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The DC Sniper Trial, Part II

If the second week of testimony in the DC Sniper trial proved anything, it was that prosecutors had, relatively speaking, actually exercised some restraint during the first week.

The state first wrapped up the testimony concerning the Ballenger shooting in Baton Rouge, Louisiana. Ingrid Shaw, the witness mentioned previously, offered the jury the improbable scenario that the Snipermobile sat parked in the same location, across from Ballenger’s shop, for at least three-and-a-half hours before the shooting, after which it promptly pulled away.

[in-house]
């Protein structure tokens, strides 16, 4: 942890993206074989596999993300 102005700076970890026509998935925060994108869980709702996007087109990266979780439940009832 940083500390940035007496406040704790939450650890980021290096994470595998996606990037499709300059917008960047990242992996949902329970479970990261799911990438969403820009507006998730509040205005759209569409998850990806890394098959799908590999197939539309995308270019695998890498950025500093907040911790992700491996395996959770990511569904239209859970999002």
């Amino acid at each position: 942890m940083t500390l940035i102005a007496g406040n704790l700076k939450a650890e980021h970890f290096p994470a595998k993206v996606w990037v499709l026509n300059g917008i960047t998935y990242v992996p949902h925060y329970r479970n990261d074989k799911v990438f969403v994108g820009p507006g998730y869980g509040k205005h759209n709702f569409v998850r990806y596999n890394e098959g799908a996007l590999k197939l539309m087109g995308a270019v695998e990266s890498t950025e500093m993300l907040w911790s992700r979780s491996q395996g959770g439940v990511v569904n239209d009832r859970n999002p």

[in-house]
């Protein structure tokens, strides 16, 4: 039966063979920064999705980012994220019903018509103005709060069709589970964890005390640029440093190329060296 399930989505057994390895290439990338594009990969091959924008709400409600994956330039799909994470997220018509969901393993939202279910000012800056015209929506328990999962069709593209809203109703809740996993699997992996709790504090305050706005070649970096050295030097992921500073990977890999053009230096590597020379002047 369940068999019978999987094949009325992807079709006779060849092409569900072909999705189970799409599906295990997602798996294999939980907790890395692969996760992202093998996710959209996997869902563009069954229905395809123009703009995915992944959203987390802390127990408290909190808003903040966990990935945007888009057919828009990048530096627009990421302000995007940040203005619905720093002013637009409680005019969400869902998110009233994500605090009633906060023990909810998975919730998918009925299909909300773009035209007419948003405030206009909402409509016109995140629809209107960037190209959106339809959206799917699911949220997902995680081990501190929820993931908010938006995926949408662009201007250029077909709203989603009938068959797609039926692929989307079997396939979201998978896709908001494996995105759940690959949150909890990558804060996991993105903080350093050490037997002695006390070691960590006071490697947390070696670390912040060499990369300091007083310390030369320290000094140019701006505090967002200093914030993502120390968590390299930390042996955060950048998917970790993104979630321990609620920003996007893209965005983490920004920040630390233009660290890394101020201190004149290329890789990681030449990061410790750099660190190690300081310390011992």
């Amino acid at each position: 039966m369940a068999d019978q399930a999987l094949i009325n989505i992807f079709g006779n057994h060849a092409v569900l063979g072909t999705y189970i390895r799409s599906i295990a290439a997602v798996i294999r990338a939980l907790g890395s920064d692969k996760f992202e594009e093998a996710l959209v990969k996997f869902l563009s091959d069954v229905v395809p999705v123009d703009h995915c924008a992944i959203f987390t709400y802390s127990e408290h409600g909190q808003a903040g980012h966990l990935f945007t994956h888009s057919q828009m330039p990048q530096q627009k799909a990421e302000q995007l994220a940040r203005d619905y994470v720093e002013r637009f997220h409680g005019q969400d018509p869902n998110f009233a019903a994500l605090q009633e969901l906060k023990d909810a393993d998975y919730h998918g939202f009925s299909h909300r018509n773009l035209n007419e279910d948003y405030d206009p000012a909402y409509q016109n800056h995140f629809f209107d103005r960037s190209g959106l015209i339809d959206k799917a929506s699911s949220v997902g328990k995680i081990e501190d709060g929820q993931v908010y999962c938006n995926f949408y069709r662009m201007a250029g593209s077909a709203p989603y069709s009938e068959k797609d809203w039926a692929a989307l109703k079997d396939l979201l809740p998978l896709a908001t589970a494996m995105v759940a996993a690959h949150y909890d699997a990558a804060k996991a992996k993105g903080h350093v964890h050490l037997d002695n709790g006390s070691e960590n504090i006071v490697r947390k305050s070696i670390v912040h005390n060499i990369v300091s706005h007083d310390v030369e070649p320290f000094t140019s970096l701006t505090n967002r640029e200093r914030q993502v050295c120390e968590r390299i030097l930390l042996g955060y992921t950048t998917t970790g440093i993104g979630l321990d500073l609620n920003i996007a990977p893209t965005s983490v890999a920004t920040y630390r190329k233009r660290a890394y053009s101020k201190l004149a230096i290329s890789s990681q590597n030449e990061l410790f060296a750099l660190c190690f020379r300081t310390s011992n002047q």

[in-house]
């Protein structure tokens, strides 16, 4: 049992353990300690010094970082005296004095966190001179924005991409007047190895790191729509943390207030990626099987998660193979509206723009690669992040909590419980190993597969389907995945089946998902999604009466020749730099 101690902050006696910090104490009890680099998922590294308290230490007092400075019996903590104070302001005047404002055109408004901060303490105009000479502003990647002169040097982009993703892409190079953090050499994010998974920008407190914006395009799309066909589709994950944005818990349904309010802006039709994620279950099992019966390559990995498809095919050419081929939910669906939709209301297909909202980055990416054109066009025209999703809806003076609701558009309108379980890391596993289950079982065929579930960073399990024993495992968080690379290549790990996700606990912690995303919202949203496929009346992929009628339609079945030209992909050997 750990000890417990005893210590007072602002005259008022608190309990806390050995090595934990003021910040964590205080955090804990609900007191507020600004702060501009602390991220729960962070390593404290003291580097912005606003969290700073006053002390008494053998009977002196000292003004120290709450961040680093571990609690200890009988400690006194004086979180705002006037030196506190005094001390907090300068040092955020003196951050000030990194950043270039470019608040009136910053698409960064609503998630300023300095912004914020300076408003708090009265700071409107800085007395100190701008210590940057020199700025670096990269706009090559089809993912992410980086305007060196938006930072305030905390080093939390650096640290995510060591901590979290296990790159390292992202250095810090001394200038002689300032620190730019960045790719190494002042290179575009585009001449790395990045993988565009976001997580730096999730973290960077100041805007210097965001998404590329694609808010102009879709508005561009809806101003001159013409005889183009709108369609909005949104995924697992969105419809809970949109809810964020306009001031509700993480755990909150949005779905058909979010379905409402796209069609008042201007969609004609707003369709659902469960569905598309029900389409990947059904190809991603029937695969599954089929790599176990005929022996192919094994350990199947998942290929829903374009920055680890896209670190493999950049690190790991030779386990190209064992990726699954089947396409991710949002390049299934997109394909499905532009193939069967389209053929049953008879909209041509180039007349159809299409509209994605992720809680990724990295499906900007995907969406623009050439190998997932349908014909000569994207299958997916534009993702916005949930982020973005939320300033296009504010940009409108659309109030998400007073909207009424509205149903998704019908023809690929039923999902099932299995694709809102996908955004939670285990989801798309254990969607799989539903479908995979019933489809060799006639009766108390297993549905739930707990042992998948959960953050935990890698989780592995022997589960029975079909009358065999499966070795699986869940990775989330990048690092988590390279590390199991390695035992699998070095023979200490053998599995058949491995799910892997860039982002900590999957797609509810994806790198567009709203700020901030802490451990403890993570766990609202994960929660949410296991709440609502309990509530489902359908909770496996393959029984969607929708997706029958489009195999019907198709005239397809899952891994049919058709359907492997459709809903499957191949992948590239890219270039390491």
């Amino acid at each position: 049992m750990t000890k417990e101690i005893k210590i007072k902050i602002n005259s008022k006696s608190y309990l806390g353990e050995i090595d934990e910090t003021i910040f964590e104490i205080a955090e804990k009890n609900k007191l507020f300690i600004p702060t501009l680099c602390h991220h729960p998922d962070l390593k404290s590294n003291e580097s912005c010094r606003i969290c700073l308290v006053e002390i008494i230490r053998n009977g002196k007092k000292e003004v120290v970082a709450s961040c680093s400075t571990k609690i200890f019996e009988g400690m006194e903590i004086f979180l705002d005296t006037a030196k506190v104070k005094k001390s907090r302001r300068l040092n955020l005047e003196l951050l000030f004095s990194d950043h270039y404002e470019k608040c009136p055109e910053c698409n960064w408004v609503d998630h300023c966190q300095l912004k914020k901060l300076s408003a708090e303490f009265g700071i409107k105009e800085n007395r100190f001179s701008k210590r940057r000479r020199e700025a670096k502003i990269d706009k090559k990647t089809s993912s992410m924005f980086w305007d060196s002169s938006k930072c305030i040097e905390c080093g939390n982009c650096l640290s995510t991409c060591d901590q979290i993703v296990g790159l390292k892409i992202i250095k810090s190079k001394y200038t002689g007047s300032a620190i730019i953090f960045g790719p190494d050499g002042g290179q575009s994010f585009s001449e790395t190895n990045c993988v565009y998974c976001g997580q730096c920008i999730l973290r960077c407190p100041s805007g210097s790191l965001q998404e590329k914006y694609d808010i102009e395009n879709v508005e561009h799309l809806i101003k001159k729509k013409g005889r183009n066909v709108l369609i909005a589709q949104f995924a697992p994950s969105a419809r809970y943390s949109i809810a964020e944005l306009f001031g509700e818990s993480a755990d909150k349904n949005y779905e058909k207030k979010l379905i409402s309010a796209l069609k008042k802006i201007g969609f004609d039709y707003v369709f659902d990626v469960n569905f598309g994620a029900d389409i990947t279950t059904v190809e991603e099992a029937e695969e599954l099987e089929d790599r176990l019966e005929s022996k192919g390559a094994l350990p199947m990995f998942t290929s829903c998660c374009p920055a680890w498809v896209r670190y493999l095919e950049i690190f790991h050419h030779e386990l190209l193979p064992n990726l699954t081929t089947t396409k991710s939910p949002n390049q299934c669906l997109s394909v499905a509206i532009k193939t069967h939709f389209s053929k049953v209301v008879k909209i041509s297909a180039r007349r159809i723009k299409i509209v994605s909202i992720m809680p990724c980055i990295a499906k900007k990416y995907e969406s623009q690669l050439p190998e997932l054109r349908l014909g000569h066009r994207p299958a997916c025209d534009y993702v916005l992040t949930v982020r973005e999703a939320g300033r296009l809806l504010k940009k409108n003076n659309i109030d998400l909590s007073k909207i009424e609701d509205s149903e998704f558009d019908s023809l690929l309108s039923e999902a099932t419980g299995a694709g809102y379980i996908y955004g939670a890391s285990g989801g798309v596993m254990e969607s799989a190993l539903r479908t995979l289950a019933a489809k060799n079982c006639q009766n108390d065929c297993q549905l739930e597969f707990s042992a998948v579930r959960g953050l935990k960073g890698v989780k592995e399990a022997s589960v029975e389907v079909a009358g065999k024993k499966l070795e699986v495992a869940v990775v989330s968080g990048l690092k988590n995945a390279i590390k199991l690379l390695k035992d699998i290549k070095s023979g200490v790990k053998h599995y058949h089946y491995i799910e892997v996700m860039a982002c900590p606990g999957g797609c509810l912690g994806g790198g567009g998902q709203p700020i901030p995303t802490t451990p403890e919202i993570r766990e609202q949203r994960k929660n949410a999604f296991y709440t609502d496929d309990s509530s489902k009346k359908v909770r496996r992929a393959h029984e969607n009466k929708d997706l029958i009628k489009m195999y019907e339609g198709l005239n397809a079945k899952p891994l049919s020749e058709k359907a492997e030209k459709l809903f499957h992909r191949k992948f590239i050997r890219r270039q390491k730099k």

Charlene Anderson, a cousin of John Allen Muhammad, then took the stand to deliver some of the trial’s most provocative testimony. Muhammad and Malvo had arrived at her Baton Rouge home last year, Anderson recalled, with a story about being on a covert military assignment. Their mission, her cousin had told her, was to recover stolen C-4 military explosives.

To most people, such stories indicate that Muhammad is either delusional, or he is a liar. It is quite possible, however, that what Muhammad told Anderson was the truth as he knew it. The pair were most likely part of a covert military operation. And as low-level operatives in that campaign, they certainly would not have been informed of their true mission, but would instead have been given a ‘cover’ story. That would be particularly true, needless to say, if their real assignment was to serve as unwitting patsies.